Artificial Intelligence (AI) has been making its rounds in world news for the last few years. With considerable advancements in the field, the concept of AI has garnered its share of fans and critics alike. While many believe AI is the next step in the industrial revolution with its potential for complete automation and an error free process, there are a few (notably Elon Musk) who believe AI advancements must be regulated to ensure that we do not risk security and safety for comforts and profits. Like it or not, AI is slowly creeping into our day to day lives with the devices we use. So it’s not a coincidence that the manufacturing sector has taken notice of the phenomena and have started making investments in AI to improve business and supply chain processes.[Read more: The 10 Rules of Collaborative Supply Chain Planning]
What is Artificial Intelligence?
Artificial Intelligence is the intelligence exhibited by machines which closely resembles a human mind’s free thought rather than procedural intelligence. Basically, when a machine makes its own decisions to achieve a set goal, we call it artificial intelligence. AI can be classified in the fields of software programming, robotics, transportation, and image recognition, among others.
As Gartner Analyst, Noha Tohamy, explained at the recent Gartner’s Supply Chain Executive Conference, AI is divided into 2 categories:
- Augmentation: AI which assists humans with their day-to-day tasks, personally or commercially without having complete control of the output. Such Artificial Intelligence is used in Virtual Assistant, Data analysis, software solutions; where they are mainly used to reduce errors due to human bias.
- Automation: AI which works completely autonomously in any field without the need for any human intervention. For example, robots performing key process steps in manufacturing plants.
How will AI change the traditional methods of supply chain?
Major companies like Siemens and Amazon have already begun implementing AI into their supply chain systems. While the majority of AI is primarily in robotics, software that fully monitors the complete supply chain from production to delivery have begun to come into play.
There are multiple advantages to using AI in the supply chain:
- Streamlined Process:
- Near perfect Planning:
- Market Shaping:
- Faster & Accurate Transportation:
If AI oversees the handling of the entire supply chain process, it can learn to adapt to changing scenarios. By using historical data and trends, it will be able to streamline every aspect from demand to inventory to supply in order to best meet the needs of the market. This would be done with minimal human input, saving time and reducing errors due to the incomprehensibility of data. Also, due to vast memory options available, the AI would literally be able to learn from past mistakes and ensure risk-free paths are undertaken.
While usual supply chain planning involves sticking to certain parameters of data because of data limitations, AI would not be hindered by this issue. By using infinite sources of information at once, it would be able to alter the demand schedule depending on a variety of continuously varying trends such as weather, the stock market, traffic, etc., within a minimal time and near zero error rate.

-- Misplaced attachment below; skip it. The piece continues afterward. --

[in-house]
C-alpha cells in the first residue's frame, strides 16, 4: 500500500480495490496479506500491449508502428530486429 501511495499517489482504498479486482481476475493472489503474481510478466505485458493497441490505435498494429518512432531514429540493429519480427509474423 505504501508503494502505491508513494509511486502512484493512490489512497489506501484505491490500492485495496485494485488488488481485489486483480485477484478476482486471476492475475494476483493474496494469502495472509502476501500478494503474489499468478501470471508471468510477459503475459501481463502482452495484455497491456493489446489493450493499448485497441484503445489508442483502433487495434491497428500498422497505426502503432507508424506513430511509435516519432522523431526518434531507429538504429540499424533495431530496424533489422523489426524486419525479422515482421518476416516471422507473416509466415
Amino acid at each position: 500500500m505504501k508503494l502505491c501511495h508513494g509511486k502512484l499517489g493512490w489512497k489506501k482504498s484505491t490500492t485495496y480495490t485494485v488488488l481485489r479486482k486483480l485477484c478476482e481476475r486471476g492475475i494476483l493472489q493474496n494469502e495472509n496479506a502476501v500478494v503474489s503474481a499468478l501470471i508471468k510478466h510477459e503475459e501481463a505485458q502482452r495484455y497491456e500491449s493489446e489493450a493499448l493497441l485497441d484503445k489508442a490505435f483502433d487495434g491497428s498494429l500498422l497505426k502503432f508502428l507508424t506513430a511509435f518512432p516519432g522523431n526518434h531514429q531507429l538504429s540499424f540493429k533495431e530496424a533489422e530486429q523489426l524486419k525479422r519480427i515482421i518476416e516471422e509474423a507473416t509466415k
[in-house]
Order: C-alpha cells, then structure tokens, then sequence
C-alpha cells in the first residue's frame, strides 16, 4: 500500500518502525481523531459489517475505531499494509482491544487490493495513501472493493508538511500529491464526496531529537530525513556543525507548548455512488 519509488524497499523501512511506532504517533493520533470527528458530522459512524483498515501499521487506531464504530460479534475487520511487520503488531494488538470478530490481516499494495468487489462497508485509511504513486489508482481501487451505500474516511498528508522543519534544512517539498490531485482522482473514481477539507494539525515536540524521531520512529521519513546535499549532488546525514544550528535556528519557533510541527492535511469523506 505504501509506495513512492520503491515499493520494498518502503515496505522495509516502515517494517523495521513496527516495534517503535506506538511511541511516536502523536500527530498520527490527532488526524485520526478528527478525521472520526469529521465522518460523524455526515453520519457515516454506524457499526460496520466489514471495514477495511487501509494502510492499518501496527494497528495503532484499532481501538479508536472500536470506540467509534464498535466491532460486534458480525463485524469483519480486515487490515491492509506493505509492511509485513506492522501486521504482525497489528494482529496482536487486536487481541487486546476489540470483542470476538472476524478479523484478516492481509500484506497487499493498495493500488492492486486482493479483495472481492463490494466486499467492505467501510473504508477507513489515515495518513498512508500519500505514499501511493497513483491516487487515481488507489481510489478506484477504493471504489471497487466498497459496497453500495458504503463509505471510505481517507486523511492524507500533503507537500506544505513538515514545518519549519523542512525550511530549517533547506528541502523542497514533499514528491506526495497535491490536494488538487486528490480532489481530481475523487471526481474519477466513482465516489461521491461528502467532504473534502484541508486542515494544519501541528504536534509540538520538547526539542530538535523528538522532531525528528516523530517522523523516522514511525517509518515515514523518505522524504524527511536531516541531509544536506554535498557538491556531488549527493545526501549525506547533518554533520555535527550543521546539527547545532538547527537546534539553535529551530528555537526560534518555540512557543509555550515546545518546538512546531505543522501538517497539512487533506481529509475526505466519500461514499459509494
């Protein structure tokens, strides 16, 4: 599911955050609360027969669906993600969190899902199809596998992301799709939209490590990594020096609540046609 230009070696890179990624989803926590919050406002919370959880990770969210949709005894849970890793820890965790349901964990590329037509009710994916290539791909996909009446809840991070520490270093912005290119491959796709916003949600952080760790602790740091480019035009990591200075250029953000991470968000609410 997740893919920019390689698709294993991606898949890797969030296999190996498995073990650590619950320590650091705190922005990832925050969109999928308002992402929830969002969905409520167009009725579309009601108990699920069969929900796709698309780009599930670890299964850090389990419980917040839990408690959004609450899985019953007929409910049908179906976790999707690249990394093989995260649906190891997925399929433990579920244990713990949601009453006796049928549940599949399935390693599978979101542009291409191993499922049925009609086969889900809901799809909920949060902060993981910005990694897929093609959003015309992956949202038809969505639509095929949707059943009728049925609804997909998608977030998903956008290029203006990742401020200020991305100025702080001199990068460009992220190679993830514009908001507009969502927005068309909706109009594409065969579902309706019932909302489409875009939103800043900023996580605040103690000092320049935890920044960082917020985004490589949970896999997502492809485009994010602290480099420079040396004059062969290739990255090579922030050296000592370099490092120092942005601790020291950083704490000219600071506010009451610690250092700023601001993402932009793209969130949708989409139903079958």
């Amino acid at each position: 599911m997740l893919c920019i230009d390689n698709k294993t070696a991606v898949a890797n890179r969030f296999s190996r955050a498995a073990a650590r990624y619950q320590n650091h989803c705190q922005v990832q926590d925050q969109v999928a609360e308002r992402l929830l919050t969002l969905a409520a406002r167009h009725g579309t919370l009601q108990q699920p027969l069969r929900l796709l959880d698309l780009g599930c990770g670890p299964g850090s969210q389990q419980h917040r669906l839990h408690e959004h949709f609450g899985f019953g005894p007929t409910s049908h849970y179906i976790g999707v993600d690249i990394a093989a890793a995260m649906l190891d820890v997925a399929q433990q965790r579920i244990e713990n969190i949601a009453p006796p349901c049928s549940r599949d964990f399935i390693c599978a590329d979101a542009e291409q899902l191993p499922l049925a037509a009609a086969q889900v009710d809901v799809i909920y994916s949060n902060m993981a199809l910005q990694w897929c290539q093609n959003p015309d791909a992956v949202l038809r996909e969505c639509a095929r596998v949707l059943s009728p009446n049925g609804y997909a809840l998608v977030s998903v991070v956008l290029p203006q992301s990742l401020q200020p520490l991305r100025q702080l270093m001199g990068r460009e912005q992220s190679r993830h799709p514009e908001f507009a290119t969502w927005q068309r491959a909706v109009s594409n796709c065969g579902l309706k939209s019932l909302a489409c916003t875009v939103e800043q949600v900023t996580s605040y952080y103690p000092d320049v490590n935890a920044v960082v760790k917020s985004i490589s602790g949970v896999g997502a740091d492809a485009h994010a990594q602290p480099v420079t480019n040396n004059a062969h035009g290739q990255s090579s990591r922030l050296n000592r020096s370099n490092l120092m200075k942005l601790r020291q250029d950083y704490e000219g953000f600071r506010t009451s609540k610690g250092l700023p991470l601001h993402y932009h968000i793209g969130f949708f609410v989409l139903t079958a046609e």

What can you do when you have near infinite knowledge of the past, present and future? Make the perfect products of course. By using continuous feedback from customers alongside all possible sources of information, AI can not only assist in the supply chain process but also be Product designers. The product designs would be linked to various production elements such as Raw Materials quantity, lead times, and so on, ensuring the most optimal design parameters.[Read more: What is Blockchain Technology Worth to Your Supply Chain?]
While we’ve mainly discussed the data crunching aspect of AI, it can also be used in mechanical processes. Apart from production machinery, AI can be used to optimize transportation as well. Automotive and tech companies such as Tesla and Google have been delving into the concept of driverless cars for a few years now, with impressive results. If such a technology can be come fully developed, it will be the driving force in Product transportation and shipments. To improve accuracy, decrease lead times, reduce transportation and human labor costs.
There are quite a lot of companies who have already explored the use of AI in supply chain. Amazon has been investing in smart drone tech for its delivery. Siemens has developed AI robotics which allows it to run its production factories overnight without any human intervention required.
Artificial Intelligence is truly taking over the business and manufacturing world, and it’s probably the right time to take a closer look at how AI can affect your supply chain. Arkieva’s keeping an eye out for you, just in case. Do you think there are any disadvantages to using AI in the supply chain? Comment, share and as always, watch this space!